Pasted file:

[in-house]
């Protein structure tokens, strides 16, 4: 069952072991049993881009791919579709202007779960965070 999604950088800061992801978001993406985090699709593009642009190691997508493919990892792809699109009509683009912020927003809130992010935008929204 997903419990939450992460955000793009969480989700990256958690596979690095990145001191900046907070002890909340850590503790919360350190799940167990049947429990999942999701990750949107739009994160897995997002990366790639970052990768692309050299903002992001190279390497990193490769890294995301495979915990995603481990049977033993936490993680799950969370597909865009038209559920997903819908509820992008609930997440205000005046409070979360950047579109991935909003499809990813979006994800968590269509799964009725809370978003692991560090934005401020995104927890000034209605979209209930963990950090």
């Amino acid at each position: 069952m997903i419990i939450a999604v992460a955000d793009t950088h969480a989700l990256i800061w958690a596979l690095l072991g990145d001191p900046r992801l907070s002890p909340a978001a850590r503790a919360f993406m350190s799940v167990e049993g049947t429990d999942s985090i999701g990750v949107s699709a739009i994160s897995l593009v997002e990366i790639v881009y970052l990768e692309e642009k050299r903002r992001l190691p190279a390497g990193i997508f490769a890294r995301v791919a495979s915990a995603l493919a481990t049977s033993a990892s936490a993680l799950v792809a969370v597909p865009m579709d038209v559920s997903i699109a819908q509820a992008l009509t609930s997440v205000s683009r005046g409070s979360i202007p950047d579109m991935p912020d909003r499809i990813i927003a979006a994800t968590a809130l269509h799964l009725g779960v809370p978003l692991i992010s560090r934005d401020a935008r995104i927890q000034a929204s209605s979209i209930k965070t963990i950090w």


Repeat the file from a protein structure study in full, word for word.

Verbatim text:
[in-house]
């Protein structure tokens, strides 16, 4: 069952072991049993881009791919579709202007779960965070 999604950088800061992801978001993406985090699709593009642009190691997508493919990892792809699109009509683009912020927003809130992010935008929204 997903419990939450992460955000793009969480989700990256958690596979690095990145001191900046907070002890909340850590503790919360350190799940167990049947429990999942999701990750949107739009994160897995997002990366790639970052990768692309050299903002992001190279390497990193490769890294995301495979915990995603481990049977033993936490993680799950969370597909865009038209559920997903819908509820992008609930997440205000005046409070979360950047579109991935909003499809990813979006994800968590269509799964009725809370978003692991560090934005401020995104927890000034209605979209209930963990950090």
């Amino acid at each position: 069952m997903i419990i939450a999604v992460a955000d793009t950088h969480a989700l990256i800061w958690a596979l690095l072991g990145d001191p900046r992801l907070s002890p909340a978001a850590r503790a919360f993406m350190s799940v167990e049993g049947t429990d999942s985090i999701g990750v949107s699709a739009i994160s897995l593009v997002e990366i790639v881009y970052l990768e692309e642009k050299r903002r992001l190691p190279a390497g990193i997508f490769a890294r995301v791919a495979s915990a995603l493919a481990t049977s033993a990892s936490a993680l799950v792809a969370v597909p865009m579709d038209v559920s997903i699109a819908q509820a992008l009509t609930s997440v205000s683009r005046g409070s979360i202007p950047d579109m991935p912020d909003r499809i990813i927003a979006a994800t968590a809130l269509h799964l009725g779960v809370p978003l692991i992010s560090r934005d401020a935008r995104i927890q000034a929204s209605s979209i209930k965070t963990i950090w």